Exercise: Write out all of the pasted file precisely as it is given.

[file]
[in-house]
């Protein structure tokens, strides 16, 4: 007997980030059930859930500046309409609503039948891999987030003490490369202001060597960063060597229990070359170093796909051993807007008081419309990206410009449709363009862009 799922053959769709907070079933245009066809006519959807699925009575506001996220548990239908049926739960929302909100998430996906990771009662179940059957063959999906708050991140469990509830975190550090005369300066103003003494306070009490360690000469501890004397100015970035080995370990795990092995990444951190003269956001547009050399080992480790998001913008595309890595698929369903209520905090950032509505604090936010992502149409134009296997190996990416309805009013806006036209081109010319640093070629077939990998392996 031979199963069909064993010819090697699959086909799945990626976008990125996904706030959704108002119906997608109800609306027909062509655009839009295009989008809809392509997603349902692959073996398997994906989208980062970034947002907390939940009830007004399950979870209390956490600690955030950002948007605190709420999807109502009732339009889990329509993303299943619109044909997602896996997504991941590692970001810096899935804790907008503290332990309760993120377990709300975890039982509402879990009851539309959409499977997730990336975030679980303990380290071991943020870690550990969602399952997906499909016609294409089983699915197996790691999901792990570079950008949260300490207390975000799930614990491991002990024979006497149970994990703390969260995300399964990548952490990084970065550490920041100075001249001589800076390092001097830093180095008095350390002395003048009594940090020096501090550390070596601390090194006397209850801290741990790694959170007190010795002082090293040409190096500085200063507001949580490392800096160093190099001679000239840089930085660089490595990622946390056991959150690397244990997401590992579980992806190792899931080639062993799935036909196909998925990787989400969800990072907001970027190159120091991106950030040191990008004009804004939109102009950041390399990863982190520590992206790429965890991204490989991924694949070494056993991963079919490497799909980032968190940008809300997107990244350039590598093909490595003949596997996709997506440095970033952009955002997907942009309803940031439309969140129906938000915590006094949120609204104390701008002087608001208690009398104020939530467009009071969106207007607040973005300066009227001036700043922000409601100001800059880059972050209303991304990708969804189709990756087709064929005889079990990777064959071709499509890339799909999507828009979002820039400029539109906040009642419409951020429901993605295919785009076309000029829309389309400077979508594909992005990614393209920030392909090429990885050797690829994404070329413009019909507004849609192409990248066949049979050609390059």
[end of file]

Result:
[in-house]
């Protein structure tokens, strides 16, 4: 007997980030059930859930500046309409609503039948891999987030003490490369202001060597960063060597229990070359170093796909051993807007008081419309990206410009449709363009862009 799922053959769709907070079933245009066809006519959807699925009575506001996220548990239908049926739960929302909100998430996906990771009662179940059957063959999906708050991140469990509830975190550090005369300066103003003494306070009490360690000469501890004397100015970035080995370990795990092995990444951190003269956001547009050399080992480790998001913008595309890595698929369903209520905090950032509505604090936010992502149409134009296997190996990416309805009013806006036209081109010319640093070629077939990998392996 031979199963069909064993010819090697699959086909799945990626976008990125996904706030959704108002119906997608109800609306027909062509655009839009295009989008809809392509997603349902692959073996398997994906989208980062970034947002907390939940009830007004399950979870209390956490600690955030950002948007605190709420999807109502009732339009889990329509993303299943619109044909997602896996997504991941590692970001810096899935804790907008503290332990309760993120377990709300975890039982509402879990009851539309959409499977997730990336975030679980303990380290071991943020870690550990969602399952997906499909016609294409089983699915197996790691999901792990570079950008949260300490207390975000799930614990491991002990024979006497149970994990703390969260995300399964990548952490990084970065550490920041100075001249001589800076390092001097830093180095008095350390002395003048009594940090020096501090550390070596601390090194006397209850801290741990790694959170007190010795002082090293040409190096500085200063507001949580490392800096160093190099001679000239840089930085660089490595990622946390056991959150690397244990997401590992579980992806190792899931080639062993799935036909196909998925990787989400969800990072907001970027190159120091991106950030040191990008004009804004939109102009950041390399990863982190520590992206790429965890991204490989991924694949070494056993991963079919490497799909980032968190940008809300997107990244350039590598093909490595003949596997996709997506440095970033952009955002997907942009309803940031439309969140129906938000915590006094949120609204104390701008002087608001208690009398104020939530467009009071969106207007607040973005300066009227001036700043922000409601100001800059880059972050209303991304990708969804189709990756087709064929005889079990990777064959071709499509890339799909999507828009979002820039400029539109906040009642419409951020429901993605295919785009076309000029829309389309400077979508594909992005990614393209920030392909090429990885050797690829994404070329413009019909507004849609192409990248066949049979050609390059």